In a late-Friday release, the White House published a draft of its proposed Consumer Privacy Bill of Rights. You can read the full text here. The bill sets out to, in its own words, “establish baseline protections for individual privacy in the commercial arena and to foster timely, flexible implementations of these protections through enforceable codes of conduct developed by diverse stakeholders.”
The proposal details what an individual should be able to expect from a service that they use, including how security is managed. It also deals with data deletion, and the revocation of consent on the part of a user. A service would have 45 days to comply with a deletion request.
Also enumerated is a restriction of what sort of information that can be collected:
The proposal also allows for consumers to request the private data held by a third party. That point, however, is moot if the individual’s request is, and I quote, “frivolous or vexatious.”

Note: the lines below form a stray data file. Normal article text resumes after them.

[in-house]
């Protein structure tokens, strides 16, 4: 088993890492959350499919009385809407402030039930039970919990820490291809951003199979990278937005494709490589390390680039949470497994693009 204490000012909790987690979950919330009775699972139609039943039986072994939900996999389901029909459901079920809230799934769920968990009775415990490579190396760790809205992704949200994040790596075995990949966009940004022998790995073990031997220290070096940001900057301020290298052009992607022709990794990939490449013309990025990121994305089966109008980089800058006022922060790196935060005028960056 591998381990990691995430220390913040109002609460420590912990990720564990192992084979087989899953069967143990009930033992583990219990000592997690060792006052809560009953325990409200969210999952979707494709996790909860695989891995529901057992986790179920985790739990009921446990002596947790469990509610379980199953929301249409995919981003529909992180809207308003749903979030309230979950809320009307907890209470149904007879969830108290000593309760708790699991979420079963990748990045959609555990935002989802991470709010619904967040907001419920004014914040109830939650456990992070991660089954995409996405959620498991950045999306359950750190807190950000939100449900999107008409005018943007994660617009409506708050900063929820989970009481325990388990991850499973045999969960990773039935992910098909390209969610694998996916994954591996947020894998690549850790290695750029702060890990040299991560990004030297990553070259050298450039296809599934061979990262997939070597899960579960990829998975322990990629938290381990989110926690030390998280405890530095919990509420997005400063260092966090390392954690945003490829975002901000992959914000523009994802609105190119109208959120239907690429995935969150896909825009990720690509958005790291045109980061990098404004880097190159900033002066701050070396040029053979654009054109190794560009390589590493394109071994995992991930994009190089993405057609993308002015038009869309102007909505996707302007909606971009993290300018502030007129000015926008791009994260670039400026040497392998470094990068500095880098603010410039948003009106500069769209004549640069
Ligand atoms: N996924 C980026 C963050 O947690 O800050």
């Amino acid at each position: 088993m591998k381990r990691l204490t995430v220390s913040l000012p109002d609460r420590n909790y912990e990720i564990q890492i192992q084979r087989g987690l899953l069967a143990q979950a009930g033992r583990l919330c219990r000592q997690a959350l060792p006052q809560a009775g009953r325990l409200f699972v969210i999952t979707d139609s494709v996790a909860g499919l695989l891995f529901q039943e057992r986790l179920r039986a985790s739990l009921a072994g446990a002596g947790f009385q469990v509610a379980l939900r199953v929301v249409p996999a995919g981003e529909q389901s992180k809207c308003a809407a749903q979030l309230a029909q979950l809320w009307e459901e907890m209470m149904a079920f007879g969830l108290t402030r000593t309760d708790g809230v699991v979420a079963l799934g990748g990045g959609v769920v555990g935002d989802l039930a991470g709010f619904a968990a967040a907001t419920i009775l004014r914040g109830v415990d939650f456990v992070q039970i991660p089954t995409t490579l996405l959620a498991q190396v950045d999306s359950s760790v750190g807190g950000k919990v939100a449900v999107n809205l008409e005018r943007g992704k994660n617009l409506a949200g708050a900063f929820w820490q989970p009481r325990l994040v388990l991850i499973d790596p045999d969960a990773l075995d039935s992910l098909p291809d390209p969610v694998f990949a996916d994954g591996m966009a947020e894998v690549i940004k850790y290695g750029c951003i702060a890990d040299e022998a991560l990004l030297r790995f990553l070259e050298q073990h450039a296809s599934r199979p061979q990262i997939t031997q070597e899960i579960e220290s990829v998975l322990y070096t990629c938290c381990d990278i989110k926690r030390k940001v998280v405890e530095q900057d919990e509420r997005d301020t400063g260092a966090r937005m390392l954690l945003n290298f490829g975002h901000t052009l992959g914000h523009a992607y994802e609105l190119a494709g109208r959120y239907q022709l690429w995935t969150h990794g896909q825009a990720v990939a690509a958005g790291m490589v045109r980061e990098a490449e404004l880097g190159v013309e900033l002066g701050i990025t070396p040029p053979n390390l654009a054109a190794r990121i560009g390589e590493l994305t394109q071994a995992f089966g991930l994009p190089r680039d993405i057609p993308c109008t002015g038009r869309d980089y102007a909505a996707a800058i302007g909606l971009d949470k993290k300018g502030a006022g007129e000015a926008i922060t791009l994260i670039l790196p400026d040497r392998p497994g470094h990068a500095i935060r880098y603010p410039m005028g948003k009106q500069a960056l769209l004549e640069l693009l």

Reaction to the proposal has been unsurprisingly swift. Berin Szoka, the president of TechFreedom, a foe of the FCC’s Title II-based net neutrality rules, said the following:
“[T]oday, the White House proposed new rules on how Internet companies use consumer data that would fundamentally change the way Internet businesses work[.] […]
The good news is: this bill is dead in the water. That much should be obvious from the timing of the release: 4 p.m. on a Friday. With its credibility on privacy in tatters, the Administration apparently gave up on finding Congressional sponsors for the bill.
That’s sufficiently strident.
The Center for Digital Democracy also voted no: “The legislation creates a huge loophole that practically eviscerates any real privacy protection and consumer control of their data.”
Finally, Senator Ed Markey in a statement called the bill insufficient:
Instead of codes of conduct developed by industries that have historically been opposed to strong privacy measures, we need uniform and legally-enforceable rules that companies must abide by and consumers can rely upon. We didn’t celebrate a great victory yesterday in the fight to protect the Internet for American consumers just to turn around and enable their online information to be easy prey for digital bandits seeking to pilfer Americans’ personal information.
Then again, if Mr. Szoka is correct, there is little need to critique the thing.